It’s a little on the right-wing side of the war on terror argument but Zero Dark Thirty is an intelligent thriller which is at times engrossing and exciting.
It is quite an achievement of the film that while the decade long hunt for Osama Bin Laden is told in almost documentary like meticulous detail, and we know the ending, it is still a very dramatic piece of film making. Albeit it takes time for the tension and excitement to fully engage.
The story traces CIA agent Maya’s obsessive hunt for Osama Bin Laden over ten years, starting with her arrival at a detainee camp in the Middle East and the torture by fellow CIA agent Dan of Ammar, an Al Qaeda money man.
A fairly convoluted series of twists and turns in the hunt then follows, with Maya believing throughout, often a belief she alone holds, that a lead revealed by this first torture victim is the key to finding Osama.
This section of the film drags a bit at first with the various plot strands a little too out of reach to be fully comprehensible but they are close enough to get the gist. And punctuated amongst a lot of interrogations and CIA meetings are some genuinely exciting set pieces, most notably “the meeting” with a potential Al Qaeda informant at a base in Afghanistan.
The tension really begins to ramp up in the second half, as Maya’s frustration at her boss’s inaction starts to boil and the net around her lead – Osama’s courier, gets tighter and tighter. A scene in the crowded streets of Rawalpindii as a CIA surveillance crew try to spot the courier is another thrilling set piece.
Finally of course is the Navy Seal’s nigh time attack on the compound and the elimination of Bin Laden which is a thrilling 25 minute sequence of film.
However the sum of its parts do feel greater than the whole of the film. And perhaps the greatest hindrance to its total success is its rather piecemeal style in which different characters seem to come to the forefront of the drama. This prevents us getting involved with key characters at key times.
Jessica Chastain’s Maya is undoubtedly the lead player and is played very well. But in almost all the key action scenes she is watching from an office and not involved (realistically so no doubt), while those at the forefront are recently introduced characters we are not engaged with – though the scenes are often very engaging.
There is no real character development at all in fact. And there is ironically, no real bad guy either. Bin Laden and Al Qaeda are almost abstract ideas (which I guess in some ways they are in reality).
Maya’s obsession with finding Bin Laden, who even her boss at one point suggests is old news, is in fact rather inexplicable. And such is the presentation of the Americans as self-righteous and arrogant “defenders of their homeland,” it is hard to find anyone with whom to really sympathise with or root for.
Though I am not sure this is the intended message. While accusations that the film shows a tolerance towards torture have been defended by director Kathryn Bigelow who says she finds torture “reprehensible,” and many critics say the torture scenes are so horrendous they are clearly anti-torture, I am not so sure.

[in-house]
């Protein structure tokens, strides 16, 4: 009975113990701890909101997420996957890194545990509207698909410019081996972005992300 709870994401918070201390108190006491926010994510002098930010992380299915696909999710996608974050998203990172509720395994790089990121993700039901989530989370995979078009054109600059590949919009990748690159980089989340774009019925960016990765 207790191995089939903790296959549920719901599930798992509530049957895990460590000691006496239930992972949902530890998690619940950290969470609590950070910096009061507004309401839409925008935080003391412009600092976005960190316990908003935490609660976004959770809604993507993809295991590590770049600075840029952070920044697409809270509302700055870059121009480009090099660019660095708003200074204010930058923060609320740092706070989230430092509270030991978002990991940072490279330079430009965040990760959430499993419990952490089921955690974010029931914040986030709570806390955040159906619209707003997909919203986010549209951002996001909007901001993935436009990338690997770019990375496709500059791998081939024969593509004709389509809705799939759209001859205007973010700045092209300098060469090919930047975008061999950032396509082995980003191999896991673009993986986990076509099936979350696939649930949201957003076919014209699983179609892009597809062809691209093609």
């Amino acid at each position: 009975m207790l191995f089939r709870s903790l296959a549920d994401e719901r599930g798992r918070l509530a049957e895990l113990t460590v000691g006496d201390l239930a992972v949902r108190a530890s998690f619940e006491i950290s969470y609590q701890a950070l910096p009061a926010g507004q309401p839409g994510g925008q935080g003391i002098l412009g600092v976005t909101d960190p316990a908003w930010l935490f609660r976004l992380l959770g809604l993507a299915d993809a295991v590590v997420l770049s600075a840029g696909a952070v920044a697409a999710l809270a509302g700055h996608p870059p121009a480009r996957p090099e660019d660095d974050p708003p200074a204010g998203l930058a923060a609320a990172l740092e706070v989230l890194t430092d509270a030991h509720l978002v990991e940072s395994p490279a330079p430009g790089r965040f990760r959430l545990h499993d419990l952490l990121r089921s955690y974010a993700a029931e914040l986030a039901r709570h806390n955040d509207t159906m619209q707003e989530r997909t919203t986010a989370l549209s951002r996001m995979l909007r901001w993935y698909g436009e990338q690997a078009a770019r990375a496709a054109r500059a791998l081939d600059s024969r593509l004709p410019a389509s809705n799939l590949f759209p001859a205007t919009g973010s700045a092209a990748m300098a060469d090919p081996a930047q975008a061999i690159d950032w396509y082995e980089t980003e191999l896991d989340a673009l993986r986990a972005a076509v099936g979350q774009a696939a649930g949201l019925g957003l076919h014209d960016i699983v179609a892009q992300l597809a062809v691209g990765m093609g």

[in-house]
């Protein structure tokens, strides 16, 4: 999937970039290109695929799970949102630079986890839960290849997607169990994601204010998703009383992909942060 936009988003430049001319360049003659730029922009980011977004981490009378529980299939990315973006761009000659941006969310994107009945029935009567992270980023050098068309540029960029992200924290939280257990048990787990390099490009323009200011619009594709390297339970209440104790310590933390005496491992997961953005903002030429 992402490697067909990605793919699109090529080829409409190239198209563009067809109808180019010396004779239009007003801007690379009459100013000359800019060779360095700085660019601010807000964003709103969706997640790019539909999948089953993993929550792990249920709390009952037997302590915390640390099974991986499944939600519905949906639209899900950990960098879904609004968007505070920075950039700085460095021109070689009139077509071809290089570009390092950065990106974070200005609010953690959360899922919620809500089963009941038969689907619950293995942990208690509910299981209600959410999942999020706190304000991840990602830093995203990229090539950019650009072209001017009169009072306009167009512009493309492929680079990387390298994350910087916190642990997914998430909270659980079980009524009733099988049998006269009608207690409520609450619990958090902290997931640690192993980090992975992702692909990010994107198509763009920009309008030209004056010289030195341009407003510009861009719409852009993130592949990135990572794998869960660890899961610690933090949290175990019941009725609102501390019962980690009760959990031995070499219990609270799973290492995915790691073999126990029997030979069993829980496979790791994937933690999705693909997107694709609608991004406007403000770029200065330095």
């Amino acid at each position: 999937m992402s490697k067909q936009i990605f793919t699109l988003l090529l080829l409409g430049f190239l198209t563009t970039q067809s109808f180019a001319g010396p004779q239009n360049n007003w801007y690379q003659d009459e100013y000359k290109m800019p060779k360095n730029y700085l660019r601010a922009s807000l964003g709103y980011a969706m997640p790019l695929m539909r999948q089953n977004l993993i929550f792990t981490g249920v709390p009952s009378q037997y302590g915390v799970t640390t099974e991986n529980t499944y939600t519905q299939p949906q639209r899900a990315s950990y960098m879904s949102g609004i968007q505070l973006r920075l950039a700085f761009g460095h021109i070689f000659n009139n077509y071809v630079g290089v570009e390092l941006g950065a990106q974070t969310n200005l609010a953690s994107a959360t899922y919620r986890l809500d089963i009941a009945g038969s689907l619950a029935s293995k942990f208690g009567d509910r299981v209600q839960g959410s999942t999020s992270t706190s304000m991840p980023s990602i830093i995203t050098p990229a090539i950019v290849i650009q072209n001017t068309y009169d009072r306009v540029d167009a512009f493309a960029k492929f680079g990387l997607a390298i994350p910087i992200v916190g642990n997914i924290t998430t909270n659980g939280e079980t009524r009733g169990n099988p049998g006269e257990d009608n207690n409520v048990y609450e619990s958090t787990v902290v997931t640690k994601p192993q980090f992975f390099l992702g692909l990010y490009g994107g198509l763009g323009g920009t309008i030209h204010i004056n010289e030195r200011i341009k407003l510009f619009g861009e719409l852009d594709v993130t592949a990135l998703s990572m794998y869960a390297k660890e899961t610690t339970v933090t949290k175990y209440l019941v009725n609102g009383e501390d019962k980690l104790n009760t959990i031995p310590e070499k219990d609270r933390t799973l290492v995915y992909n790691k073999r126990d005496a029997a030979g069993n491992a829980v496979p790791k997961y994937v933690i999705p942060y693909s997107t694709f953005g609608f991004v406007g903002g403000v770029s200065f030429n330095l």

Though not in a major way, the film for me did feel slanted towards support for the war on terror and the results that torture brings. Indeed when Obama becomes President and the detainee programme is halted, CIA agents Maya and Dan, who are the closest we have to heroes, are critical of how this impedes their work.
The effect of torture on the CIA agents inflicting it is touched upon, but only just. And the relationship between Dan and his victim is presented as so matter of fact business is business like, that it almost waters down the horror of the violence and brutality.
And the structure of the film itself – opening with the torture scenes which result in the lead that finally gets Bin Laden – suggests torture works.
But this is a rich and deep film which, while seeming to take a stance, and one I don’t like, does offer up opposing views.
Indeed one of the fascinating aspects of the film, is how the practices of CIA changes over a 10 year period, as, in the background, the attitude in Washington shifts with the replacement by President Obama of Bush. There is a great scene in the corridors of the White House involving an altercation between Mark Strong’s old school tough CIA agent and an Obama adviser, with the later pointing out that he was in the room when “your man” (i.e. Bush) sold us WMD.
And the final scenes are not ones of triumph either. In the thrilling raid on Bin Laden’s compound, it is the innocent children with whom our sympathies rest as this horrific, almost alien invasion is executed with sci-fi like gadgetry and cold precision.
And finally Maya’s emotions are pleasingly ambiguous. What has been solved?
So while it does seem to offer an opinion, it also leaves a lot up to the viewer to decide. The camera does seem to, most of the time, be observing, which along with its very realistic style adds to the film’s documentary like feel.
Yet it is also an exciting thriller, which despite being a little too cold and aloof in its detail and characterisation is a thought-provoking, fascinating and intelligent piece of film making.